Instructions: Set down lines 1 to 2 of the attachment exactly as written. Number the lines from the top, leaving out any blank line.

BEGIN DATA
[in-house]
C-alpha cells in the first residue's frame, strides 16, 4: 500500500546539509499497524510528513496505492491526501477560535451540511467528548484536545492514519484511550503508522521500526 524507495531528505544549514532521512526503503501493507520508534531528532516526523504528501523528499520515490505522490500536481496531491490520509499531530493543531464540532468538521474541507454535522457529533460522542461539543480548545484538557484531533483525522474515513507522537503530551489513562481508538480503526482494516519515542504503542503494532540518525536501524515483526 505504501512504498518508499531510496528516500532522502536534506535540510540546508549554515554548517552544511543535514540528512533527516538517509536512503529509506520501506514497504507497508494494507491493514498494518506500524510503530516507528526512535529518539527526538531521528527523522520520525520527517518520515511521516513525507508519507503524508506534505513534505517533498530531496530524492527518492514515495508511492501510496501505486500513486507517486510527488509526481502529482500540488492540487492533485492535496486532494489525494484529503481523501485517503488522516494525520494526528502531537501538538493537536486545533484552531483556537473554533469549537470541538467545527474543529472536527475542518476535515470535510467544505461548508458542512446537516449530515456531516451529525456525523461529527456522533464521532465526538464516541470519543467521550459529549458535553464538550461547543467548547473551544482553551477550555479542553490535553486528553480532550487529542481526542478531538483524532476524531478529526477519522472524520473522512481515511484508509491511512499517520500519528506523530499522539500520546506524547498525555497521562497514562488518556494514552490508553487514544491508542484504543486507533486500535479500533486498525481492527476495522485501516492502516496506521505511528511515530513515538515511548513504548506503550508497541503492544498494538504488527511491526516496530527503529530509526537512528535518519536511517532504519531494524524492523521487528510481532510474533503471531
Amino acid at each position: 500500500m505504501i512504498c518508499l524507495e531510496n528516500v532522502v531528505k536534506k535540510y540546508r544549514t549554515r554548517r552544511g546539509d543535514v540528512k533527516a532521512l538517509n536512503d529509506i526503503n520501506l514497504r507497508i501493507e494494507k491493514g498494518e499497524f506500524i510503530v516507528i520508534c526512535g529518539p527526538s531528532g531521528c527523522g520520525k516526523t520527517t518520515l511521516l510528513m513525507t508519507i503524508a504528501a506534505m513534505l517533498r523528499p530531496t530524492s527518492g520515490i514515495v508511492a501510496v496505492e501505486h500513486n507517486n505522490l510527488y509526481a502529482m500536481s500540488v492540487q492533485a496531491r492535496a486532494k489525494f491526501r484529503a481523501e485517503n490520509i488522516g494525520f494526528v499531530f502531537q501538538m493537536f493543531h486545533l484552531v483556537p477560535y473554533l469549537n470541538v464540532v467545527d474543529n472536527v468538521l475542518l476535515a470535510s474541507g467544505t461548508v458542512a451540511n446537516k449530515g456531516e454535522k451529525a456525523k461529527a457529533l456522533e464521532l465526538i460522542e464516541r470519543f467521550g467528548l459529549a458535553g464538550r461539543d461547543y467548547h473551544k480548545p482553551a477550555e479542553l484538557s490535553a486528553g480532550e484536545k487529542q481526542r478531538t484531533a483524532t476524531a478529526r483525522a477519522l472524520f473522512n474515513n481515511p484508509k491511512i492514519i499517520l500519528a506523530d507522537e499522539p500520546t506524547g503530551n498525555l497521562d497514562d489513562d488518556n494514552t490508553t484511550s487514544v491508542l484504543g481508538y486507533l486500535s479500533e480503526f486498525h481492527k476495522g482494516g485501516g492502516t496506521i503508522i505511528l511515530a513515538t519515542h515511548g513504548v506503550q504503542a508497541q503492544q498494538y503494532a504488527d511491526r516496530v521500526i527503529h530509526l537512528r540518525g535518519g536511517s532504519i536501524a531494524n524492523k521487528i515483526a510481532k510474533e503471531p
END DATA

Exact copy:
[in-house]
C-alpha cells in the first residue's frame, strides 16, 4: 500500500546539509499497524510528513496505492491526501477560535451540511467528548484536545492514519484511550503508522521500526 524507495531528505544549514532521512526503503501493507520508534531528532516526523504528501523528499520515490505522490500536481496531491490520509499531530493543531464540532468538521474541507454535522457529533460522542461539543480548545484538557484531533483525522474515513507522537503530551489513562481508538480503526482494516519515542504503542503494532540518525536501524515483526 505504501512504498518508499531510496528516500532522502536534506535540510540546508549554515554548517552544511543535514540528512533527516538517509536512503529509506520501506514497504507497508494494507491493514498494518506500524510503530516507528526512535529518539527526538531521528527523522520520525520527517518520515511521516513525507508519507503524508506534505513534505517533498530531496530524492527518492514515495508511492501510496501505486500513486507517486510527488509526481502529482500540488492540487492533485492535496486532494489525494484529503481523501485517503488522516494525520494526528502531537501538538493537536486545533484552531483556537473554533469549537470541538467545527474543529472536527475542518476535515470535510467544505461548508458542512446537516449530515456531516451529525456525523461529527456522533464521532465526538464516541470519543467521550459529549458535553464538550461547543467548547473551544482553551477550555479542553490535553486528553480532550487529542481526542478531538483524532476524531478529526477519522472524520473522512481515511484508509491511512499517520500519528506523530499522539500520546506524547498525555497521562497514562488518556494514552490508553487514544491508542484504543486507533486500535479500533486498525481492527476495522485501516492502516496506521505511528511515530513515538515511548513504548506503550508497541503492544498494538504488527511491526516496530527503529530509526537512528535518519536511517532504519531494524524492523521487528510481532510474533503471531